Go on. Play the song. Hear her talk/sing the line “sipping canned air in the shade of an apartment that’s built to break,” reflect on your past five years, and let it break your heart over and over again. Aside from being a sucker for waltzes, and this happening to be an utterly charming one, it serves as a nice transition. I fell head-over-heels for The Ditty Bops’ quiet, old-timey sound and the pleasant images it conjured when they opened for Nickel Creek on their latest (last?) tour. Their album, Moon Over the Freeway, which is exactly what the aforementioned Harvest Moon was on my trip down to Miami, is wonderful for nighttime driving. I suppose I could go on and make a grandiose link between Young and the Bops, but I suppose the titles say it all; there’s an old needle doing some new damage, and I think it a shame.

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Rahawa Haile | 12:00 am | Comments (10)

October 19, 2006

Steve Albini in the 80s was one of the most recognizable figures of the underground rock scene. First writing confrontational and scathing articles for various zines; then as a member of the most abrasive band to ever use a drum machine, Big Black, Albini became well known for his outspoken philosophies on the indie scene and the recording industry as a whole.

He extends his beliefs to his work an engineer/producer; Albini refuses to take royalties on a band’s album, he is willing to record anyone who is able to pay him (from Jimmy Page and Robert Plant to a no-name garage band from Toledo), and doesn’t consider himself a producer and in fact, despises the occupation, believing the act of a person outside of the band taking the reins of a band’s recording is an “insult” to the musicians. Instead he insists on being called a “recording engineer” if anything, and usually eschews any credits on the record packaging.

But what’s really amazing about Albini is that he lives up to what he says; rarely, if ever, has he compromised his beliefs for any reason. He often talks of how he wishes to record the way the band actually sounds, no more, no less. Albini isn’t interested in special effects or even doing dozens of takes to get something to sound right. He often has a band play live in one room as they would in concert or at a rehearsal, which, if you think about it, makes a lot more sense than placing each musician in a different room and having them play the hell out of their one part until it sounds exactly right. No matter how perfect it may sound, rarely does it capture the raw sound of a live performance. Albini on the other hand, has become an expert on recording techniques and microphones in order to be able to record pretty much anything that is thrown at him. Ultimately, this may make for a crappy album. If the band can’t play or if their songs suck, that’s not really Albini’s problem. If they suck, they suck, and what Albini claims is that he will capture their suckiness as accurately as possible.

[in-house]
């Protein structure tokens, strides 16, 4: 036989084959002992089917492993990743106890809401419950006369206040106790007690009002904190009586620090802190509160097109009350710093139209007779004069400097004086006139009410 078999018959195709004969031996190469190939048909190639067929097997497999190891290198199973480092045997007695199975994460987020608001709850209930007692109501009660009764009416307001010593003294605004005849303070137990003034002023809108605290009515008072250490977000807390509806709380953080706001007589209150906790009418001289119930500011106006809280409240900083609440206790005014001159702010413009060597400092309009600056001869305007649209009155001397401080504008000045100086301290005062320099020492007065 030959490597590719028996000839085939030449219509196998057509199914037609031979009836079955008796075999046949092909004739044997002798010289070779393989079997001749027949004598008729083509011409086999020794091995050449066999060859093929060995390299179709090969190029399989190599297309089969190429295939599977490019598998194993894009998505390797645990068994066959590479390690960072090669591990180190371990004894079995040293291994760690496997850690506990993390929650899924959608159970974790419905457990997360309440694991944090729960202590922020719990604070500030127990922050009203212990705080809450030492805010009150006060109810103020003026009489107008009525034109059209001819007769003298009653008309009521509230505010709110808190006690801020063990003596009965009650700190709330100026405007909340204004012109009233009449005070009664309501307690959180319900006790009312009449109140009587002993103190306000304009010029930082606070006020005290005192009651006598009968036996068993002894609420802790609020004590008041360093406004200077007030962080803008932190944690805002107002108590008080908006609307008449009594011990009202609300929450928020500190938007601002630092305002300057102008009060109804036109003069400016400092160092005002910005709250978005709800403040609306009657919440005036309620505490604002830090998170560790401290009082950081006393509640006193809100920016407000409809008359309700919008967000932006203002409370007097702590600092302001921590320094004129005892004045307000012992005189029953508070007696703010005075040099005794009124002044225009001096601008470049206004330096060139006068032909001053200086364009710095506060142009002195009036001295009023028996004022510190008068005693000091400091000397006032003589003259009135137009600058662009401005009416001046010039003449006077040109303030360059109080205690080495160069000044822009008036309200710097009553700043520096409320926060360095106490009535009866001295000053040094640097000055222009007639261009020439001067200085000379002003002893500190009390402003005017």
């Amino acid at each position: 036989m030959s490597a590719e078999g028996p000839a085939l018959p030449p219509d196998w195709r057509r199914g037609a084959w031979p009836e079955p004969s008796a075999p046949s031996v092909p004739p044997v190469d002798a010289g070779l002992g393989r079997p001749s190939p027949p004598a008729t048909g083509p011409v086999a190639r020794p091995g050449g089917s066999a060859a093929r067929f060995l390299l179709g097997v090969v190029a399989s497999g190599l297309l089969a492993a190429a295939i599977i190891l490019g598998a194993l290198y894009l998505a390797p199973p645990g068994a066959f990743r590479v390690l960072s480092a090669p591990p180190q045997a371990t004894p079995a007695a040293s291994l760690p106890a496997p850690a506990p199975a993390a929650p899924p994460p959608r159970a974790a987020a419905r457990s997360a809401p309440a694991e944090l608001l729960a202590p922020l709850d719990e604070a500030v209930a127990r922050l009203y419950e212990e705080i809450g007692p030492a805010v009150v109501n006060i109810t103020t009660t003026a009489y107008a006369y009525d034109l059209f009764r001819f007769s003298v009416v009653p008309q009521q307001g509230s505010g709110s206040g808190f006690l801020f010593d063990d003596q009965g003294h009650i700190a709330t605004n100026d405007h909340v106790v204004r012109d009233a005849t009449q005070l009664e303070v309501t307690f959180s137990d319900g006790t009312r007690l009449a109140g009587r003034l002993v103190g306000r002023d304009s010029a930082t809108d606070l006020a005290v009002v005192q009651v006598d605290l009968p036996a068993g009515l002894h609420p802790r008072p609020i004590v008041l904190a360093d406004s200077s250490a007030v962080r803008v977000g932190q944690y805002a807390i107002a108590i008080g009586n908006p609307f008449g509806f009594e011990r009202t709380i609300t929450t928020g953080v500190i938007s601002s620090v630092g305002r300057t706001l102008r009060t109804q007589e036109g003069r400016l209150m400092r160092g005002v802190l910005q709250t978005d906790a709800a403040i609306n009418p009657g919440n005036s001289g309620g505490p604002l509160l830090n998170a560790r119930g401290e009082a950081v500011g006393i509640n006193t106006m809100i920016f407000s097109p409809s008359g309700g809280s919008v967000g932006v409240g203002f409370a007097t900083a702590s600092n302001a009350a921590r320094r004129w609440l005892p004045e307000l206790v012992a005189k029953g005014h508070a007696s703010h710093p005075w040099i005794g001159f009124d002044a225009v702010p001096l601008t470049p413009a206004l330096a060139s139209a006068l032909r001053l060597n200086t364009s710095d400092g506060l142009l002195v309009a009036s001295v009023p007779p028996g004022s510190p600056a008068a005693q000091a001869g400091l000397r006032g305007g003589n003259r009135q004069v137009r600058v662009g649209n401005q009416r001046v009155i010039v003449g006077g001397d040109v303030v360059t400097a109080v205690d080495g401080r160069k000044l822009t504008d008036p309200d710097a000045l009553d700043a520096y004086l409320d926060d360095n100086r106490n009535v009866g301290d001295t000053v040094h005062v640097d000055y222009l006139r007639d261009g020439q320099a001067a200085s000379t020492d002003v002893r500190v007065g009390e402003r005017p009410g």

While Albini claims he doesn’t “have a sound”, and that he wishes to leave no fingerprints on a recording, he’s mostly right. When you hear a recording Steve Albini has worked on, you might not realize it immediately. But put on your headphones and listen to Guided by Voices’ “Sheet Kickers” off their Under the Bushes, Under the Stars LP (which Albini recorded under the name “Fluss”). Starting off with a booming bass that sounds like the cabinet is right behind you; Robert Pollard’s voice comes in, completely natural and laced with minimal reverb, a sharp contrast to the lo-fi heavily reverbed vocals on his earlier recordings. But what really stands out on this track (and often every track he does) is Albini’s recording of guitars and drums; the guitar attacks the listener, sounding violent and completely unprocessed. But the drums are the highlight: Albini makes drums sound exactly like they sound when you’re in a huge, empty hall they’re extremely loud and primal, but he manages to mix them so they’re not completely overbearing. If it’s not GBV’s best song, it may still be their best sounding song.

Or check out Slint’s chaotic “Ron,” the lead track from their Tweez LP, featuring a sneaker-melting riff with some bizarre percussion that sounds like a metal chain being violently banged, combined with lead singer Brian McMahan asking an unresponsive Albini if he should change his “fucked up” headphones before launching into a blistering vocal. At under two minutes, the track captures Albini at his best; absolutely unrelenting.